The peninsula where I live is full of English and Scottish last names: Beker, Williams, Record, Archibald, Trotman, to name a few. So why is that? I´ve got a few theories I´ve put together from conversation and nonfiction.
What most of my community points out is that during World War I many American soldiers got don´t fully believe it). These soldiers got together with Ngobe women, left the children and last name behind, and went on their way. My host dad, Julian Record, had a grandfather named Charlie Smith who had that exact thing happen. He was a white, blue eyed Ngobe who spoke only Ngabere. Julian´s mother who is still alive supposedly has blue eyes but I have yet to meet her.
My constructed theory is this. Many British and Scottish slave owners had slaves working in Haiti on cotton plantations. But when taxes were increased they abandoned Haiti and came to Bocas with their slaves. As the United Fruit company developed (probably beginning with many smaller companies) they originally came to the Peninsula Valiente, told the locals to plant bananas and they´d be back to buy them before they moved production to Changinola. Ngobes originally used their birthplace as their last name. I´m Sili Cruomu, Sili from Cruomoi (which means balsa). The banana owners asked the Ngobes their last name, didn´t understand, and so through these English/Scottish names on them, and history was wrote.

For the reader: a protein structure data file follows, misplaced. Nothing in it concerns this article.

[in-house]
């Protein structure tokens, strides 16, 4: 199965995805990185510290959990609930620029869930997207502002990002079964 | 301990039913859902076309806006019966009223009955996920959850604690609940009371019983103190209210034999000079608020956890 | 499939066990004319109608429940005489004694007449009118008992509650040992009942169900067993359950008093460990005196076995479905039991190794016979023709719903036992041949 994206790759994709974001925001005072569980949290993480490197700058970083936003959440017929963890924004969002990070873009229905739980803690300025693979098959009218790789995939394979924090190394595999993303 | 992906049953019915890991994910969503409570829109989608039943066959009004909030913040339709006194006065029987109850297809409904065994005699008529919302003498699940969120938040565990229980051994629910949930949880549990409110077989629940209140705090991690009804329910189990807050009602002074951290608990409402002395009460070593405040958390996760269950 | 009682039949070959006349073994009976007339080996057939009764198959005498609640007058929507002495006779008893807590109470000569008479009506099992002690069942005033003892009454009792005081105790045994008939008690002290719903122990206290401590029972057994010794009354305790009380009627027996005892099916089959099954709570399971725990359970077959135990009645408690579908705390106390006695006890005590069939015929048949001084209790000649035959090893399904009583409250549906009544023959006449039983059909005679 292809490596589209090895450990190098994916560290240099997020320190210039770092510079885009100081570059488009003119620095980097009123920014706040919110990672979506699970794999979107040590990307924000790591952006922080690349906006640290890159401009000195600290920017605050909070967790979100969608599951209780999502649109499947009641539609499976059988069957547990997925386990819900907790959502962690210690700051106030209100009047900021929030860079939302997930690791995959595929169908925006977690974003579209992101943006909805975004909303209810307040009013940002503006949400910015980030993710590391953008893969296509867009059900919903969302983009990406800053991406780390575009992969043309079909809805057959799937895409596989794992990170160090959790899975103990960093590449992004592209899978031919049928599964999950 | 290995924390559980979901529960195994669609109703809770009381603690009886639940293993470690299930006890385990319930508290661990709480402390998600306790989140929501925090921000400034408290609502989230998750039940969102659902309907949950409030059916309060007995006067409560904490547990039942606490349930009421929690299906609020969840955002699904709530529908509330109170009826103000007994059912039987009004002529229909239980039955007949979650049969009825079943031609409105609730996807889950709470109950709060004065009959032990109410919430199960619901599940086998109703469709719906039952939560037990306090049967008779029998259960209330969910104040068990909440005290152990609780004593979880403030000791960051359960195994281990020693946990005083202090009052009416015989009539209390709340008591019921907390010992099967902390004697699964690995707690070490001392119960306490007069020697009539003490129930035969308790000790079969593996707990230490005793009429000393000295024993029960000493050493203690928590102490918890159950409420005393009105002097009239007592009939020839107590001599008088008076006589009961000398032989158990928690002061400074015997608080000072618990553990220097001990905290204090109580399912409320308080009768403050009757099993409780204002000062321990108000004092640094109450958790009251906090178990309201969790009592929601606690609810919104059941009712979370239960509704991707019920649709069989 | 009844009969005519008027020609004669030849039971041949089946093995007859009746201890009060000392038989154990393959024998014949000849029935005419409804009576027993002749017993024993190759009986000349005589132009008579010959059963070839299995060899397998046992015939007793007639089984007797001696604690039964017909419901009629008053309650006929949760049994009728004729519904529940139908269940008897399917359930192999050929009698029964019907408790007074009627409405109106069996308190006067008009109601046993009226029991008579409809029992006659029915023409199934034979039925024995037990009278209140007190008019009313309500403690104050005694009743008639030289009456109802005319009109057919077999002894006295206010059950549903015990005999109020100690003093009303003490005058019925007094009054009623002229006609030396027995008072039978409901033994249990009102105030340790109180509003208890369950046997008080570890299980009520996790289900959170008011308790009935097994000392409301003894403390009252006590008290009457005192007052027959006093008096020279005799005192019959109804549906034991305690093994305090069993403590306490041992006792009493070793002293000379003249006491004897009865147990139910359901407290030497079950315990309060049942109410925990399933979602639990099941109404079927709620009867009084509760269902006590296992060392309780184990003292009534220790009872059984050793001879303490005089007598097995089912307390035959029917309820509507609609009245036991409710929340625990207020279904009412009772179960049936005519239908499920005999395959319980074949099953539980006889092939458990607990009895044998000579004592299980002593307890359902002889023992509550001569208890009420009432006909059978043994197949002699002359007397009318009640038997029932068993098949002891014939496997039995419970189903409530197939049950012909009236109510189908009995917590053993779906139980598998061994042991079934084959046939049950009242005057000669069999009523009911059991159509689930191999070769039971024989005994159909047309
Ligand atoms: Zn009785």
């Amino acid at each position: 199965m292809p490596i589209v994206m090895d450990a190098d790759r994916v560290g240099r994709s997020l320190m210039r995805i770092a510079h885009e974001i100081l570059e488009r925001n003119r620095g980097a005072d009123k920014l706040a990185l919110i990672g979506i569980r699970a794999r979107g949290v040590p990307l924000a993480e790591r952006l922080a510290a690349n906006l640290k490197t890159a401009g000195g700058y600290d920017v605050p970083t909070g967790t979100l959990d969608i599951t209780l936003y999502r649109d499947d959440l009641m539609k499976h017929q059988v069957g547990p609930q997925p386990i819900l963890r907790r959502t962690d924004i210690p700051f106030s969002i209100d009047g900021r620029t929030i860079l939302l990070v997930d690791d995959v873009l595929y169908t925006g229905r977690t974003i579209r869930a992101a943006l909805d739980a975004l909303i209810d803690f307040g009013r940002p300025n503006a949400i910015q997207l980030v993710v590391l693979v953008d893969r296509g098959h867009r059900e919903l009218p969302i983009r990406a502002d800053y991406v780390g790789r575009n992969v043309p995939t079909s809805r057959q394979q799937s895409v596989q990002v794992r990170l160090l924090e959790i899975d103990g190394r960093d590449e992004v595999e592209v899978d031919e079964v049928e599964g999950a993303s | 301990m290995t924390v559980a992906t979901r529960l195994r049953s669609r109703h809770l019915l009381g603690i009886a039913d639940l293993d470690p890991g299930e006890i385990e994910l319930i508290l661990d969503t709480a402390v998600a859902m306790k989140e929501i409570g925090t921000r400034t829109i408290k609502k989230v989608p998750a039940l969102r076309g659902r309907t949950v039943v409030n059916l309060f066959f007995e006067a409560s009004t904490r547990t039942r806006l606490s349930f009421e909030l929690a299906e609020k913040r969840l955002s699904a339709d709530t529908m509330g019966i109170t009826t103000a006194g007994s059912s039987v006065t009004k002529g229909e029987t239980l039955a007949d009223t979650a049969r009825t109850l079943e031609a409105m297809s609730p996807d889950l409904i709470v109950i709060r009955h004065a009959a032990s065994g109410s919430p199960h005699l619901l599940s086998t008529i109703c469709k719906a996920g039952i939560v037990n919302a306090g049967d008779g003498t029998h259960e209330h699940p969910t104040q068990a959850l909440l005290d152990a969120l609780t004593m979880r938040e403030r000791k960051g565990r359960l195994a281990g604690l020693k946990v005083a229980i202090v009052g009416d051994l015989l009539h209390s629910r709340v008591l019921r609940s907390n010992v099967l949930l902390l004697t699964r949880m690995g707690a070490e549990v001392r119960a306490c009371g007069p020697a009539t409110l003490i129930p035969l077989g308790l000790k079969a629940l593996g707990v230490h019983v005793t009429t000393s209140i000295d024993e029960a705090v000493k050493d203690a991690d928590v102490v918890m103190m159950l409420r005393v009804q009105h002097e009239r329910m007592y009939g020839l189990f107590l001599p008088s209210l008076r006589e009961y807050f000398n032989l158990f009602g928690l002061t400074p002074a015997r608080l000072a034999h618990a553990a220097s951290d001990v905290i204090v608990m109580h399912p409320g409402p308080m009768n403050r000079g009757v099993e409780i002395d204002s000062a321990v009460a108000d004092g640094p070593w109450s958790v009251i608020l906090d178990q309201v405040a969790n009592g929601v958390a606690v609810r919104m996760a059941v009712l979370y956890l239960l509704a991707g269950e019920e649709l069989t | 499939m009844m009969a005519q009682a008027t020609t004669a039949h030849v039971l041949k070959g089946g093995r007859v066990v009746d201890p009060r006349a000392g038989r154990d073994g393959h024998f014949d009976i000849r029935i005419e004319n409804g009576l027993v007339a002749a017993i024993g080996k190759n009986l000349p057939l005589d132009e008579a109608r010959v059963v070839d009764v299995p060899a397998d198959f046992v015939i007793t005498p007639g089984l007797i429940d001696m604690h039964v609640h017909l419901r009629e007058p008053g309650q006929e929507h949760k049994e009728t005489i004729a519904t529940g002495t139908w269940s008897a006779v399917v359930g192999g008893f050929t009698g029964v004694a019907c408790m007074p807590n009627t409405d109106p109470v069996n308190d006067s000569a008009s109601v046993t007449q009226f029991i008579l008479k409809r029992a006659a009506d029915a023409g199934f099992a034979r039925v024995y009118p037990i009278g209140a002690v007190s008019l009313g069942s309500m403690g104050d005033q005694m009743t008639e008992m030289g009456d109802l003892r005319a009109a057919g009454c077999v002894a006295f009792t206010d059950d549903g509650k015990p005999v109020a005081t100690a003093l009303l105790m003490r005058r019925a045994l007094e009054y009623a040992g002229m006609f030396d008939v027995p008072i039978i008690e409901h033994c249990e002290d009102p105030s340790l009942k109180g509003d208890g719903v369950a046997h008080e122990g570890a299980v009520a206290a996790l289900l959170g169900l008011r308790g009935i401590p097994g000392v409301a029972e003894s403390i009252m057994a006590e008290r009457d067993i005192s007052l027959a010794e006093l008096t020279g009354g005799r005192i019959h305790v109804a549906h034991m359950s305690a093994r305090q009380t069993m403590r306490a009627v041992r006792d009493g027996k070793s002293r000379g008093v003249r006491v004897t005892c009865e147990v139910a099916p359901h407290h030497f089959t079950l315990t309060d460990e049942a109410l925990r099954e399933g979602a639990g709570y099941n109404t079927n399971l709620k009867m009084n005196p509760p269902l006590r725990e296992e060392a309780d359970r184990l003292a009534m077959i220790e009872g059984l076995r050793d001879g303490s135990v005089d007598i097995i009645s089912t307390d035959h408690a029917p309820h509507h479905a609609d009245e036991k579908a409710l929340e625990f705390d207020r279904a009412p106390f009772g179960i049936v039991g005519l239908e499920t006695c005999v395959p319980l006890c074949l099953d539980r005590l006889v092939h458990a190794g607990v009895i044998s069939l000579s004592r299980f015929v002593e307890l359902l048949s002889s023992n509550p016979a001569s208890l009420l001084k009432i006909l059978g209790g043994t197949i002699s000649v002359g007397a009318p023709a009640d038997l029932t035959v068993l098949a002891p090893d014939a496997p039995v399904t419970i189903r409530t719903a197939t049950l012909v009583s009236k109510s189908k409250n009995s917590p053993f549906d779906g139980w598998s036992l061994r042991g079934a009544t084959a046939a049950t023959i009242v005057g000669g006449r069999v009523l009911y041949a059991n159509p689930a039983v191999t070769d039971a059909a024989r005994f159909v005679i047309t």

The third influence is the church. We´ve got Methodist, Church of the Apostles, Jehovah’s Witness, and a number of evangelical sects. I think this could have influenced their last names as well.